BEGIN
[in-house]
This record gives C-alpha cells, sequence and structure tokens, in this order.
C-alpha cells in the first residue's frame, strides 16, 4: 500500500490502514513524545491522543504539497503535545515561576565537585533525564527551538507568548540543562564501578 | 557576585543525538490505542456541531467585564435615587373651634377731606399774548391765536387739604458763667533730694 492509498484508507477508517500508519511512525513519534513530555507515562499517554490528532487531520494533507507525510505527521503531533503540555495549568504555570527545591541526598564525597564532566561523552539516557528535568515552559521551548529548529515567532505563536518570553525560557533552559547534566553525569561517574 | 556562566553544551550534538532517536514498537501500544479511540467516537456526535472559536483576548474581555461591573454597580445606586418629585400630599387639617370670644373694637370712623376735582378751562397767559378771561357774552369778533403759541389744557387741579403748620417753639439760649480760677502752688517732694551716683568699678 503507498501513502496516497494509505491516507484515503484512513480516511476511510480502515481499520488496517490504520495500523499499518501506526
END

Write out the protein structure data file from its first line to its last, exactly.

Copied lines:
[in-house]
This record gives C-alpha cells, sequence and structure tokens, in this order.
C-alpha cells in the first residue's frame, strides 16, 4: 500500500490502514513524545491522543504539497503535545515561576565537585533525564527551538507568548540543562564501578 | 557576585543525538490505542456541531467585564435615587373651634377731606399774548391765536387739604458763667533730694 492509498484508507477508517500508519511512525513519534513530555507515562499517554490528532487531520494533507507525510505527521503531533503540555495549568504555570527545591541526598564525597564532566561523552539516557528535568515552559521551548529548529515567532505563536518570553525560557533552559547534566553525569561517574 | 556562566553544551550534538532517536514498537501500544479511540467516537456526535472559536483576548474581555461591573454597580445606586418629585400630599387639617370670644373694637370712623376735582378751562397767559378771561357774552369778533403759541389744557387741579403748620417753639439760649480760677502752688517732694551716683568699678 503507498501513502496516497494509505491516507484515503484512513480516511476511510480502515481499520488496517490504520495500523499499518501506526